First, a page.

Only a little over a week ago, I suggested in a Garrison Center column that the FBI should be disbanded. The news hook for that suggestion was the destruction of evidence (text messages between FBI agents) from an important time frame in the Russiagate witch hunt investigation.

Yesterday’s release of the House Intelligence Committee’s memo on FBI/DoJ abusive manipulation of the already far too easy FISA warrant process seems to portend major repercussions for the FBI. Disbandment? Unlikely. But perhaps a house-cleaning far more thorough, and a visit to the woodshed far more painful, than any in its century of lawlessness and skulduggery.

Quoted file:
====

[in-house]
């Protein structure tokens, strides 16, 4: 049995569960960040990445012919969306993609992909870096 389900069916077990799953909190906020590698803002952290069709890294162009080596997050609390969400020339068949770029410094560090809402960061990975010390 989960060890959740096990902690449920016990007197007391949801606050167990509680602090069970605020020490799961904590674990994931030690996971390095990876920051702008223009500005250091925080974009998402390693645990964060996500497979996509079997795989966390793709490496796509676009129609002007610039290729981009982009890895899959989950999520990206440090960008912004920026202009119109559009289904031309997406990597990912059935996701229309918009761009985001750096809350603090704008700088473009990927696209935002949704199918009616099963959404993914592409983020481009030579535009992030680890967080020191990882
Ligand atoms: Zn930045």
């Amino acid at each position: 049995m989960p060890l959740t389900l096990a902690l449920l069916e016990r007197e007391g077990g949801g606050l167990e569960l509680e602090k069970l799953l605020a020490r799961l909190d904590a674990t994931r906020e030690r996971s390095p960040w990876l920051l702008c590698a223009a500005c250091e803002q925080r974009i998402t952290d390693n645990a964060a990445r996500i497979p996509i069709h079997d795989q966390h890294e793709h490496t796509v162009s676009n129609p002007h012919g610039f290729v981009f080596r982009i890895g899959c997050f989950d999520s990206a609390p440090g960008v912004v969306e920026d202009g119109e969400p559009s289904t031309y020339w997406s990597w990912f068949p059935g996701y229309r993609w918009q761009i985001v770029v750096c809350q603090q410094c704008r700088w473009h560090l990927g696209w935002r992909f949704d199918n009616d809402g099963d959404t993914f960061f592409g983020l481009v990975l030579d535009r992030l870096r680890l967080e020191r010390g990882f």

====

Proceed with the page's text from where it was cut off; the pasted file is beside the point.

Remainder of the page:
One suggested minor reform:
The FBI is legendary for not recording interviews with suspects and witnesses, instead using — and testifying in court in accordance with — written notes produced by the agents during those interviews.
That needs to stop. Right now. Completely.  For prosecution/court purposes, the rule should be that if it isn’t on verifiable audio or video, an FBI employee’s testimony on it is inadmissible for lack of credibility. The FBI has proven itself too untrustworthy for the word of its agents to be accepted as true without very strong corroboration.
That would be a start, anyway.

Imported from the original KN@PPSTER